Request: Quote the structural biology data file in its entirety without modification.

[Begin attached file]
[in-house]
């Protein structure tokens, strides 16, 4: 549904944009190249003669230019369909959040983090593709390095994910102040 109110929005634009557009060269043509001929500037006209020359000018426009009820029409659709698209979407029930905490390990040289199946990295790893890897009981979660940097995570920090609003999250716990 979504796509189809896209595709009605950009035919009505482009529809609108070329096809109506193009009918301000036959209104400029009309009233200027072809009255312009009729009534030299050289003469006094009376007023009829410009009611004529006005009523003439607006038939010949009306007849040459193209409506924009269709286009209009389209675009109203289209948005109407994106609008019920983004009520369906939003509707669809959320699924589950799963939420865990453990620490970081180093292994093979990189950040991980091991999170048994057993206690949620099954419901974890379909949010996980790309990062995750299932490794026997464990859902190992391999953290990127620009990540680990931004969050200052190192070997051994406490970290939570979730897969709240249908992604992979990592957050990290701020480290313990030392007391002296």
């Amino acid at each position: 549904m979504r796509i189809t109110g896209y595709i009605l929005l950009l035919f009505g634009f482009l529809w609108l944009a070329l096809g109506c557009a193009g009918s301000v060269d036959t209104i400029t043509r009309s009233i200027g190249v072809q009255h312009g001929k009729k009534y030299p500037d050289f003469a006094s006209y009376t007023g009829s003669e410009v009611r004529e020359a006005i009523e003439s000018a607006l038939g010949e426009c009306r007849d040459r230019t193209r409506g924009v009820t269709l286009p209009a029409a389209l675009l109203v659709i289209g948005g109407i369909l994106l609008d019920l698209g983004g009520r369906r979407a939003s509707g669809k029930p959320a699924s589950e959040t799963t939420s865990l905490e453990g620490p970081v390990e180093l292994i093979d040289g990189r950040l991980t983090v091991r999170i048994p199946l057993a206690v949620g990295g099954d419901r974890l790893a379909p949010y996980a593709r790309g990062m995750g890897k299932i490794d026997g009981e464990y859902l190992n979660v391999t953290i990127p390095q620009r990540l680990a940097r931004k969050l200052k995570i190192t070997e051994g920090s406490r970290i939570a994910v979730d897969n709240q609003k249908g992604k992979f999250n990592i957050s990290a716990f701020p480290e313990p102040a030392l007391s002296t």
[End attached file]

[in-house]
């Protein structure tokens, strides 16, 4: 549904944009190249003669230019369909959040983090593709390095994910102040 109110929005634009557009060269043509001929500037006209020359000018426009009820029409659709698209979407029930905490390990040289199946990295790893890897009981979660940097995570920090609003999250716990 979504796509189809896209595709009605950009035919009505482009529809609108070329096809109506193009009918301000036959209104400029009309009233200027072809009255312009009729009534030299050289003469006094009376007023009829410009009611004529006005009523003439607006038939010949009306007849040459193209409506924009269709286009209009389209675009109203289209948005109407994106609008019920983004009520369906939003509707669809959320699924589950799963939420865990453990620490970081180093292994093979990189950040991980091991999170048994057993206690949620099954419901974890379909949010996980790309990062995750299932490794026997464990859902190992391999953290990127620009990540680990931004969050200052190192070997051994406490970290939570979730897969709240249908992604992979990592957050990290701020480290313990030392007391002296």
């Amino acid at each position: 549904m979504r796509i189809t109110g896209y595709i009605l929005l950009l035919f009505g634009f482009l529809w609108l944009a070329l096809g109506c557009a193009g009918s301000v060269d036959t209104i400029t043509r009309s009233i200027g190249v072809q009255h312009g001929k009729k009534y030299p500037d050289f003469a006094s006209y009376t007023g009829s003669e410009v009611r004529e020359a006005i009523e003439s000018a607006l038939g010949e426009c009306r007849d040459r230019t193209r409506g924009v009820t269709l286009p209009a029409a389209l675009l109203v659709i289209g948005g109407i369909l994106l609008d019920l698209g983004g009520r369906r979407a939003s509707g669809k029930p959320a699924s589950e959040t799963t939420s865990l905490e453990g620490p970081v390990e180093l292994i093979d040289g990189r950040l991980t983090v091991r999170i048994p199946l057993a206690v949620g990295g099954d419901r974890l790893a379909p949010y996980a593709r790309g990062m995750g890897k299932i490794d026997g009981e464990y859902l190992n979660v391999t953290i990127p390095q620009r990540l680990a940097r931004k969050l200052k995570i190192t070997e051994g920090s406490r970290i939570a994910v979730d897969n709240q609003k249908g992604k992979f999250n990592i957050s990290a716990f701020p480290e313990p102040a030392l007391s002296t």